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by Abigail Van Buren

DEAR ABBY: Over the years, you have recommended to readers that they clip one of your columns and show it to a particular person who may need to be made aware of some character flaw.

May I ask that you recommend to your readers that they not send these columns anonymously?

A dear friend of mine received a column of yours by mail with no return address or postmark. My friend was very hurt because she didn't feel the column applied to her -- and after having read it, I agree with her.

After receiving that column, she has missed at least one social event because she was afraid of offending someone. It is very sad.

I understand that in some circumstances, someone might think an anonymous note is in order, but I urge your readers to stop and think before sending one. The recipient is placed in the awkward position of knowing that someone she knows is annoyed with her, but doesn't know who. -- SCARLETT IN SAN DIEGO

DEAR SCARLETT: When I tell people to "clip this column and share it" with someone, what I have in mind is a face-to-face conversation -- using the column as a tactful way of showing that the breach of etiquette is common. For someone to send it anonymously is cowardly, unkind and cruel. For shame.

DEAR ABBY: I got chills when I read the letter from Dave Brown about how he found a brand-new 2001 penny in his car.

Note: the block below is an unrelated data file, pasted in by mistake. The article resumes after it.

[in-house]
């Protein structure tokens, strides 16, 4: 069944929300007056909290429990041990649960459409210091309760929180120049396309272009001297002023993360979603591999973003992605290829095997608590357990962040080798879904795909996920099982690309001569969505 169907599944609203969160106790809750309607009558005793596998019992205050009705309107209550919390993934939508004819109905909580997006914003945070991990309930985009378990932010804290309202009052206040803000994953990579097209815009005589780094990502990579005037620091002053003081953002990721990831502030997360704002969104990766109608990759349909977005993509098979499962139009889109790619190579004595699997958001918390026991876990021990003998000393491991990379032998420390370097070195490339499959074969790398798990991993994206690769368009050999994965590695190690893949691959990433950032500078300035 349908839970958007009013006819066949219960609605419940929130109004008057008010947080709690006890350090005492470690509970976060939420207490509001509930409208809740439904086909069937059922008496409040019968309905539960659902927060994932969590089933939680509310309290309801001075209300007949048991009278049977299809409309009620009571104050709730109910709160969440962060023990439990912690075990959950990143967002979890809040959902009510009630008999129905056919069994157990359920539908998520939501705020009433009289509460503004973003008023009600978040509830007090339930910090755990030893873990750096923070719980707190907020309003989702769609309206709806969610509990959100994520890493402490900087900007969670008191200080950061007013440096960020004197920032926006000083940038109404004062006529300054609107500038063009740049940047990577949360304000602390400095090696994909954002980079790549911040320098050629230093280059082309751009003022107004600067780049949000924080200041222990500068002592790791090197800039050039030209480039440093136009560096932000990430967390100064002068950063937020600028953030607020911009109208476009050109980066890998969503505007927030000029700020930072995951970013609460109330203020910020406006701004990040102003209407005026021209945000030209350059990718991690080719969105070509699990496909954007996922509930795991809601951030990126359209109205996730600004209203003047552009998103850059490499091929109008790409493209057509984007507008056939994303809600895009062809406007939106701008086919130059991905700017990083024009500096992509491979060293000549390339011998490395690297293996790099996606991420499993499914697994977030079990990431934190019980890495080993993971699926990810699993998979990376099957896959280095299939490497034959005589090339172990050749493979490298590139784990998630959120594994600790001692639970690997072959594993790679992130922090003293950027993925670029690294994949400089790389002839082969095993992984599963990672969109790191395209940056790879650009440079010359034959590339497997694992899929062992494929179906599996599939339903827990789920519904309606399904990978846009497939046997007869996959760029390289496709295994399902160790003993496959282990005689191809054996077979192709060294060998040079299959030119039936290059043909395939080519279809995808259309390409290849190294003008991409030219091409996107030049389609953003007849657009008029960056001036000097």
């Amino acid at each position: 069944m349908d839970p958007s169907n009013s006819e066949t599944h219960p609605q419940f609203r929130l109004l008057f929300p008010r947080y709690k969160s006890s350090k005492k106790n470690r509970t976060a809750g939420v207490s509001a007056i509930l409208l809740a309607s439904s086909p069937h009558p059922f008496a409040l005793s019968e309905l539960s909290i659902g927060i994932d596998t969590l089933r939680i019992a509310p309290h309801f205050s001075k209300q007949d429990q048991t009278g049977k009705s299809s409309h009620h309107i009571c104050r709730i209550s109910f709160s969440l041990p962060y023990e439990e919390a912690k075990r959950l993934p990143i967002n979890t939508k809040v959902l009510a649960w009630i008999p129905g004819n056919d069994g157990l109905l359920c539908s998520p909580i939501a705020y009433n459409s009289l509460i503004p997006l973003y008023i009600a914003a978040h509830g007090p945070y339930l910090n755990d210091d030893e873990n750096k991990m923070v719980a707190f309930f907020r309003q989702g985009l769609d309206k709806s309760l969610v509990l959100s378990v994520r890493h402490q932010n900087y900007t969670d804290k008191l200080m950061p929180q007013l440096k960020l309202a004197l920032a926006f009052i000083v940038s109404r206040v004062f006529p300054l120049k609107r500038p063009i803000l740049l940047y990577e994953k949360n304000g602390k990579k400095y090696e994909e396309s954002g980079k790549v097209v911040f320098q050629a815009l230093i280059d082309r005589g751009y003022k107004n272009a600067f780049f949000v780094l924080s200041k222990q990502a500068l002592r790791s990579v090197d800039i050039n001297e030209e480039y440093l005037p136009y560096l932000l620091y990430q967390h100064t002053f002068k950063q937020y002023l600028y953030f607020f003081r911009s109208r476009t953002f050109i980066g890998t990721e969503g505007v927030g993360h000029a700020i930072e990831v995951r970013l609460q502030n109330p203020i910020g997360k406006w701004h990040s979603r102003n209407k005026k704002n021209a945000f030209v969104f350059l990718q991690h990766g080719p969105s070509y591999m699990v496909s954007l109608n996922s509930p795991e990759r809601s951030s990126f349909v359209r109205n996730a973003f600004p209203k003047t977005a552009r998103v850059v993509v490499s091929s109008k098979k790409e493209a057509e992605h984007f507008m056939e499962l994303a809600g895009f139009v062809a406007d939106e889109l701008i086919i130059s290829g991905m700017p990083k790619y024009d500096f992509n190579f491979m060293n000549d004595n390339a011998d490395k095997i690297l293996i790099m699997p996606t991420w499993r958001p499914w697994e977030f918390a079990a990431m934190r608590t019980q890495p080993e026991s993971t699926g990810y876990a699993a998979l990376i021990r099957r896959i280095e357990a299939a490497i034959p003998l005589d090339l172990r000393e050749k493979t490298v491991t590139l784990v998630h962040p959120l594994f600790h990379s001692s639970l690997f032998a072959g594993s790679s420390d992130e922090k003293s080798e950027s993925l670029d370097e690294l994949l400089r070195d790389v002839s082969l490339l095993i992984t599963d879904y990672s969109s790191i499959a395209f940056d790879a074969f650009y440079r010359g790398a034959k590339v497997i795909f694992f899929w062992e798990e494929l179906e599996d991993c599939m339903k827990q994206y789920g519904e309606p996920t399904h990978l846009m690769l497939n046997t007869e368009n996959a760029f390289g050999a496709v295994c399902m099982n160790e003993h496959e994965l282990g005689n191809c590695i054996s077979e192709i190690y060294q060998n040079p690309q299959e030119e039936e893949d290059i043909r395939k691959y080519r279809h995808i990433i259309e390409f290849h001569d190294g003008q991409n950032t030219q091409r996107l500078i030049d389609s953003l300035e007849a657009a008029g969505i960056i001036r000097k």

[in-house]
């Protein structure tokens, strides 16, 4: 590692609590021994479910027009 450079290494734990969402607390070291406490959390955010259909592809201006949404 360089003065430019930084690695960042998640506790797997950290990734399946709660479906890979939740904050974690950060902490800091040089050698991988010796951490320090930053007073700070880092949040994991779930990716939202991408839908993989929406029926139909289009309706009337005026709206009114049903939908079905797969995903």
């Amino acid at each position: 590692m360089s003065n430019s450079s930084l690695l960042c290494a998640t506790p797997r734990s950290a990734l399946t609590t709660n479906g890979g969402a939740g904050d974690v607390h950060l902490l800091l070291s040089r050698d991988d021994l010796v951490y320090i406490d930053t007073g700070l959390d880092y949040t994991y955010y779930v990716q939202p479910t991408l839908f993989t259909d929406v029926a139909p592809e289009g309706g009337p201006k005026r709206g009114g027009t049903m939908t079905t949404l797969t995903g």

That very day I, too, found a brand-new shiny 2001 penny in my truck. I thought of my dad the instant I saw it. He has been gone more than 12 years. I still have it; I carry it in my wallet. -- B.D., ORANGE, CALIF.

DEAR B.D.: I'm glad the discovery of a penny makes "cents" to you. Since you find it comforting -- that's terrific. Read on:

DEAR ABBY: I loved the stories about the pennies from heaven. To my chagrin, my late husband would pick up any and all loose change he found on the ground, proclaiming himself to someday be rich because of what others threw away. Even if it was just one penny he would stop, bend over and pick it up. He has been gone just over a year, and whenever I saw a coin on the ground I would think of him and be a bit sad.

No more! After reading your interpretation of what these coins could mean, I smile each and every time I see a shiny penny. Thank you, Abby, for taking a sad memory and turning it into a happy one. -- RICHER BECAUSE OF PENNIES FROM HEAVEN

DEAR RICHER: You're welcome. The "pennies from heaven" letters were a subject that many people have taken to heart and commented upon. I catch myself singing "... and if it keeps on thundering, don't run under a tree, there'll be pennies from heaven for you and for me" in the mornings when I'm taking my shower. (The acoustics are great in there.) Read on:

DEAR ABBY: Recent letters in your column about the symbolism of finding pennies prompt my own.

I am 74 years old. Every time I see a penny on the ground I bend down to pick it up and say to myself, "99 more bends and I'll have a buck!" -- OL' MAN TOM IN LONG ISLAND, N.Y.

DEAR OL' MAN TOM: You are indeed penny-wise. However, if you crouch down to pick up a dollar's worth of pennies, you won't have to spend them on medication to relieve the pain in your lower back you'll get from bending.

Dear Abby is written by Pauline Phillips and daughter Jeanne Phillips.

Abby shares her favorite recipes in two booklets: "Abby's Favorite Recipes" and "Abby's More Favorite Recipes." To order, send a business-size, self-addressed envelope, plus check or money order for $7.90 ($9 each in Canada) to: Dear Abby Cookbooklets, P.O. Box 447, Mount Morris, IL 61054-0447. (Postage is included in price.)

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